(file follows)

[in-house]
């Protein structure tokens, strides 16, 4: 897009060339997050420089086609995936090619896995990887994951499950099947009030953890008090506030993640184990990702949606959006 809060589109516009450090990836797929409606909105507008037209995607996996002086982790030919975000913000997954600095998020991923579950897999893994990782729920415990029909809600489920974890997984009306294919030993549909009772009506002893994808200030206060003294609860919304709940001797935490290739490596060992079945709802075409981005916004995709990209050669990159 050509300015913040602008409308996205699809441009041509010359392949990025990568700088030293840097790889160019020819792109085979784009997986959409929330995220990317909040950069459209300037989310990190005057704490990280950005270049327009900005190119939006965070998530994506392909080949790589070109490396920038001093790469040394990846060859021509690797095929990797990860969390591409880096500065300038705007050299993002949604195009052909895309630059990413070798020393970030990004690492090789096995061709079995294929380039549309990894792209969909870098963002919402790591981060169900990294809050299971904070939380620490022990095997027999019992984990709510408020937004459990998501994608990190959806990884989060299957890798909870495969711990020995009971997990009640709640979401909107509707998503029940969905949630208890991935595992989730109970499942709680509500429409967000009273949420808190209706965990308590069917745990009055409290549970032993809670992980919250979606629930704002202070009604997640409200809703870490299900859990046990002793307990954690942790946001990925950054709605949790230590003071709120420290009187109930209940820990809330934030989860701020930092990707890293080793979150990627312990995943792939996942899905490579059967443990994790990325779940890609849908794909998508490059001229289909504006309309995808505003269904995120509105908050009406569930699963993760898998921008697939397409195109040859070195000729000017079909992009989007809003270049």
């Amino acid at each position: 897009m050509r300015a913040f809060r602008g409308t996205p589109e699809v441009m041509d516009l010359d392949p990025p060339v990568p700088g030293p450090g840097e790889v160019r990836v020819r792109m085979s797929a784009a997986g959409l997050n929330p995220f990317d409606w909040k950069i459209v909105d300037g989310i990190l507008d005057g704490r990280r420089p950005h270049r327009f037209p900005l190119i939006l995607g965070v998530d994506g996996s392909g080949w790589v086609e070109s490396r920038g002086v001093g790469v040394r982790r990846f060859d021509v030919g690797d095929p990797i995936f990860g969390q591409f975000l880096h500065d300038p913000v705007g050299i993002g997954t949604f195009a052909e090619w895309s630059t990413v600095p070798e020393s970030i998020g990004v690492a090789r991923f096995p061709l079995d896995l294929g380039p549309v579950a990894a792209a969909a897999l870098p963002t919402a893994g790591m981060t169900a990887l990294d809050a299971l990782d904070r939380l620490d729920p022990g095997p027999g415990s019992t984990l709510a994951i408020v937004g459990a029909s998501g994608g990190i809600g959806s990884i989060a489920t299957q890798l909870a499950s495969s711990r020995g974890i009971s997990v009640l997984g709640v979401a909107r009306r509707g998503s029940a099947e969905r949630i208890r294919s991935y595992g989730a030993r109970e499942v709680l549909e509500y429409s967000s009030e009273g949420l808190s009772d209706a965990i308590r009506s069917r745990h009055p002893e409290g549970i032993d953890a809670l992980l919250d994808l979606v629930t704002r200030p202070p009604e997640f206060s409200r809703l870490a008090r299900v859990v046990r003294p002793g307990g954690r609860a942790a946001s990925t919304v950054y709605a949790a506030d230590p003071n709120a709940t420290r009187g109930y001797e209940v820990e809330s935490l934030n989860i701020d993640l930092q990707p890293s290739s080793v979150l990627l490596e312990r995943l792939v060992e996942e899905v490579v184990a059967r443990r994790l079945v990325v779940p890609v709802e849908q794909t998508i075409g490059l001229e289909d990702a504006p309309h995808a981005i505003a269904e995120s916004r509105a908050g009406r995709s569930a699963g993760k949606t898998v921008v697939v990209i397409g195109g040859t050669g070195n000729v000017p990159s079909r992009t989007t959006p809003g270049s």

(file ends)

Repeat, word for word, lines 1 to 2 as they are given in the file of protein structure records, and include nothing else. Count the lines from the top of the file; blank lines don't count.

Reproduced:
[in-house]
């Protein structure tokens, strides 16, 4: 897009060339997050420089086609995936090619896995990887994951499950099947009030953890008090506030993640184990990702949606959006 809060589109516009450090990836797929409606909105507008037209995607996996002086982790030919975000913000997954600095998020991923579950897999893994990782729920415990029909809600489920974890997984009306294919030993549909009772009506002893994808200030206060003294609860919304709940001797935490290739490596060992079945709802075409981005916004995709990209050669990159 050509300015913040602008409308996205699809441009041509010359392949990025990568700088030293840097790889160019020819792109085979784009997986959409929330995220990317909040950069459209300037989310990190005057704490990280950005270049327009900005190119939006965070998530994506392909080949790589070109490396920038001093790469040394990846060859021509690797095929990797990860969390591409880096500065300038705007050299993002949604195009052909895309630059990413070798020393970030990004690492090789096995061709079995294929380039549309990894792209969909870098963002919402790591981060169900990294809050299971904070939380620490022990095997027999019992984990709510408020937004459990998501994608990190959806990884989060299957890798909870495969711990020995009971997990009640709640979401909107509707998503029940969905949630208890991935595992989730109970499942709680509500429409967000009273949420808190209706965990308590069917745990009055409290549970032993809670992980919250979606629930704002202070009604997640409200809703870490299900859990046990002793307990954690942790946001990925950054709605949790230590003071709120420290009187109930209940820990809330934030989860701020930092990707890293080793979150990627312990995943792939996942899905490579059967443990994790990325779940890609849908794909998508490059001229289909504006309309995808505003269904995120509105908050009406569930699963993760898998921008697939397409195109040859070195000729000017079909992009989007809003270049």